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Deadly Mudslide

How Washington Mudslide Victims Are Getting Help

As the search continues for survivors of a deadly mudslide in Washington state, the first steps in helping those affected have already begun.

Gov. Jay Inslee has declared a state of emergency that could bring in long-term federal money beyond the assistance President Barack Obama ordered to supplement local rescue efforts. Inslee said that aid will include incident support and management teams and program specialists.

Here's where aid efforts stand:

FEDERAL AID: The Federal Highway Administration will also provide $1 million to cover some of the costs associated with clearing a local highway the mudslide blocked.

Before additional federal money can be released to the state or affected homeowners, Washington's Emergency Management Division must work with the communities and the Federal Emergency Management Agency to do a preliminary damage assessment. The outcome of that assessment will determine whether Inslee will make a formal request for federal aid. But because of the danger that remains in the slide area, it may be a few days before that assessment can begin, officials said.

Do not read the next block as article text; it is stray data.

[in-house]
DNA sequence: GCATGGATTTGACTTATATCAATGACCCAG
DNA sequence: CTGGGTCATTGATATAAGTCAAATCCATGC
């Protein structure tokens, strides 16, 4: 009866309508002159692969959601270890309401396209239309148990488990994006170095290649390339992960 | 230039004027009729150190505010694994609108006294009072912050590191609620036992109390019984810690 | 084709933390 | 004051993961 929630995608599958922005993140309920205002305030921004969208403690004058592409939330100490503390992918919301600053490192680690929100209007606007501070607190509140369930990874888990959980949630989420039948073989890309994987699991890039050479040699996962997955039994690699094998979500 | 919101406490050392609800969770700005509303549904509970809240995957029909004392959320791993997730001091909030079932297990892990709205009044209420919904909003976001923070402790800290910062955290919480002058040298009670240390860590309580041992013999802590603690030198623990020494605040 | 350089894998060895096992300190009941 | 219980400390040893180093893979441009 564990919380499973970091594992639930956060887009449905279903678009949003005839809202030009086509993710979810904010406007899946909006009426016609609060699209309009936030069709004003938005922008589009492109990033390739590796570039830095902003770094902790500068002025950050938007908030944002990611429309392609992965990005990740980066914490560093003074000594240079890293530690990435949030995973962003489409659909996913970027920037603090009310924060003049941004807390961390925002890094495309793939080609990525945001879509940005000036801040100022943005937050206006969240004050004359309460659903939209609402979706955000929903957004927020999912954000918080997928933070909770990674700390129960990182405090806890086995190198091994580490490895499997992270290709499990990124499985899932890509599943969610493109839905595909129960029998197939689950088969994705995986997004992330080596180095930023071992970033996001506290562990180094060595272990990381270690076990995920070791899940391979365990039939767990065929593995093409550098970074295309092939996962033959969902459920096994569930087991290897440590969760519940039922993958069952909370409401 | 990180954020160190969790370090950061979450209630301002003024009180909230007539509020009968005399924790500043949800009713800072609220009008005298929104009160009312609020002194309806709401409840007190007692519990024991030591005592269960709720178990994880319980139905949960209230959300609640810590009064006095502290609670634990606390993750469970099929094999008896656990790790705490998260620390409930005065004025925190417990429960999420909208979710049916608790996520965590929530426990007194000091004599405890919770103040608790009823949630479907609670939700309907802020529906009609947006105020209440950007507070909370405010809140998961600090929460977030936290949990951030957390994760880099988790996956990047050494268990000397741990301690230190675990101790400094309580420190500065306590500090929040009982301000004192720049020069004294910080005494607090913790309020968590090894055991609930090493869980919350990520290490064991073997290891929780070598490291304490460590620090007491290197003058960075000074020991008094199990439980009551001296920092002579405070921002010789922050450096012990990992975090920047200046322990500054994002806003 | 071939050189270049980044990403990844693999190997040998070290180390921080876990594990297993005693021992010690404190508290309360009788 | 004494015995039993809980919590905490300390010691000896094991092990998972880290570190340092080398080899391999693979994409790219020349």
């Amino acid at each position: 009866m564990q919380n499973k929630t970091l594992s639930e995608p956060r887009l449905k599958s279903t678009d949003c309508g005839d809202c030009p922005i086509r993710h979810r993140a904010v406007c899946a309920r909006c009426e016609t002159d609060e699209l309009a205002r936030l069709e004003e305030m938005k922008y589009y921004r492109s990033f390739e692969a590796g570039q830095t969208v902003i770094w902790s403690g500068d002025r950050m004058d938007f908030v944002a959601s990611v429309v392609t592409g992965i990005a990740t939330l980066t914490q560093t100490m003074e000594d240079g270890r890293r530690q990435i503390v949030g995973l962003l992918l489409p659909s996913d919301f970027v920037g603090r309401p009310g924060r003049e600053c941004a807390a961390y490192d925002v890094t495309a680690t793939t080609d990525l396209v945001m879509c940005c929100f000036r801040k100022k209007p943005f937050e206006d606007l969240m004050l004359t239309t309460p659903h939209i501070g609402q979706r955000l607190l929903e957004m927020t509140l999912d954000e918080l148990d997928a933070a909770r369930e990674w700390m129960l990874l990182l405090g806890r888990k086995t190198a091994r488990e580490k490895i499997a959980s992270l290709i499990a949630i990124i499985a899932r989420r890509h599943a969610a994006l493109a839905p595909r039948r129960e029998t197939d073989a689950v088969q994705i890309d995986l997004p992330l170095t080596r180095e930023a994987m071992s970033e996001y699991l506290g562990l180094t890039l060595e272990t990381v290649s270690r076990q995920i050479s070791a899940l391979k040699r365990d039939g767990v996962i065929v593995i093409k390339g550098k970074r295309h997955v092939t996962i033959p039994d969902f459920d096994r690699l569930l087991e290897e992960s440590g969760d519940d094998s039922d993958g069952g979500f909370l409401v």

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RED CROSS: American Red Cross workers have been providing food and shelter to residents, families looking for loved ones and first responders affected by the slide.

The Red Cross is also taking donations. People can call 800-733-2767 to donate or text "RedCross" to 90999 and $10 will be charged to their phone bill.

Image: Sarah Halstead comforts her daughter Allison at a candlelight vigil for mudslide victims in Arlington
Sarah Halstead, right, comforts her daughter Allison at a candlelight vigil for mudslide victims in Arlington, Wash., on Tuesday. RICK WILKING / Reuters

ADDITIONAL ASSISTANCE: The city of Arlington posted on its website that a disaster relief account for slide victims has been set up at the downtown Union Bank through Cascade Valley Hospital Health Foundation. Donations to that account can also be made online. Also, the Washington state Combined Fund Drive has launched a special campaign to help victims.

-- The Associated Press